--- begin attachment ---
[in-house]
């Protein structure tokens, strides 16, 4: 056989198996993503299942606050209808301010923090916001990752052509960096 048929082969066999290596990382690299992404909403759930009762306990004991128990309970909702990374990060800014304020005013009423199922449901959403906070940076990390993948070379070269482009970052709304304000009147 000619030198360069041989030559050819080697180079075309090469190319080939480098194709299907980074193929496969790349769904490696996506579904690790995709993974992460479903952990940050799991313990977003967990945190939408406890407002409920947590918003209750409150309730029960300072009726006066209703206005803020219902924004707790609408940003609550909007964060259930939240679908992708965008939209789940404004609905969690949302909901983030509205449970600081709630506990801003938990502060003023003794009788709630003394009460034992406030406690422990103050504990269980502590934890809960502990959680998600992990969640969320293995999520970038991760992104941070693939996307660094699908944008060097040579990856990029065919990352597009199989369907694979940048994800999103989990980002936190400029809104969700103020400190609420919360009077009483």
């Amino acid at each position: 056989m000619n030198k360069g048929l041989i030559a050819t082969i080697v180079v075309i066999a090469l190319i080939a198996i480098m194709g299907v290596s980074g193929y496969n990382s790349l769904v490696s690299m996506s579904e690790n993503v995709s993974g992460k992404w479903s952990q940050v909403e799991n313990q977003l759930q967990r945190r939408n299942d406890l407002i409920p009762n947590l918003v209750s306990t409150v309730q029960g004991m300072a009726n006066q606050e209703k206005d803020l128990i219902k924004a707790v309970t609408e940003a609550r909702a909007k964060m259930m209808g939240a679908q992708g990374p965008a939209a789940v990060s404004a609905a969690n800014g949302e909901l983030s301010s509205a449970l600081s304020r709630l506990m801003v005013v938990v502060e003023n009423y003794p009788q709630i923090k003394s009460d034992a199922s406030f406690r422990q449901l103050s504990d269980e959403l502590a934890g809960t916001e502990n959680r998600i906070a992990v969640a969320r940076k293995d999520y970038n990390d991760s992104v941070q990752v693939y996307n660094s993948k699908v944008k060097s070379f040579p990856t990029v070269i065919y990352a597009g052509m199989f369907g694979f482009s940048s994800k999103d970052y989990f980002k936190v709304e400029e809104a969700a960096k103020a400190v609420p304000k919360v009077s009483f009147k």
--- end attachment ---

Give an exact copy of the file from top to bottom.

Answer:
[in-house]
């Protein structure tokens, strides 16, 4: 056989198996993503299942606050209808301010923090916001990752052509960096 048929082969066999290596990382690299992404909403759930009762306990004991128990309970909702990374990060800014304020005013009423199922449901959403906070940076990390993948070379070269482009970052709304304000009147 000619030198360069041989030559050819080697180079075309090469190319080939480098194709299907980074193929496969790349769904490696996506579904690790995709993974992460479903952990940050799991313990977003967990945190939408406890407002409920947590918003209750409150309730029960300072009726006066209703206005803020219902924004707790609408940003609550909007964060259930939240679908992708965008939209789940404004609905969690949302909901983030509205449970600081709630506990801003938990502060003023003794009788709630003394009460034992406030406690422990103050504990269980502590934890809960502990959680998600992990969640969320293995999520970038991760992104941070693939996307660094699908944008060097040579990856990029065919990352597009199989369907694979940048994800999103989990980002936190400029809104969700103020400190609420919360009077009483």
């Amino acid at each position: 056989m000619n030198k360069g048929l041989i030559a050819t082969i080697v180079v075309i066999a090469l190319i080939a198996i480098m194709g299907v290596s980074g193929y496969n990382s790349l769904v490696s690299m996506s579904e690790n993503v995709s993974g992460k992404w479903s952990q940050v909403e799991n313990q977003l759930q967990r945190r939408n299942d406890l407002i409920p009762n947590l918003v209750s306990t409150v309730q029960g004991m300072a009726n006066q606050e209703k206005d803020l128990i219902k924004a707790v309970t609408e940003a609550r909702a909007k964060m259930m209808g939240a679908q992708g990374p965008a939209a789940v990060s404004a609905a969690n800014g949302e909901l983030s301010s509205a449970l600081s304020r709630l506990m801003v005013v938990v502060e003023n009423y003794p009788q709630i923090k003394s009460d034992a199922s406030f406690r422990q449901l103050s504990d269980e959403l502590a934890g809960t916001e502990n959680r998600i906070a992990v969640a969320r940076k293995d999520y970038n990390d991760s992104v941070q990752v693939y996307n660094s993948k699908v944008k060097s070379f040579p990856t990029v070269i065919y990352a597009g052509m199989f369907g694979f482009s940048s994800k999103d970052y989990f980002k936190v709304e400029e809104a969700a960096k103020a400190v609420p304000k919360v009077s009483f009147k």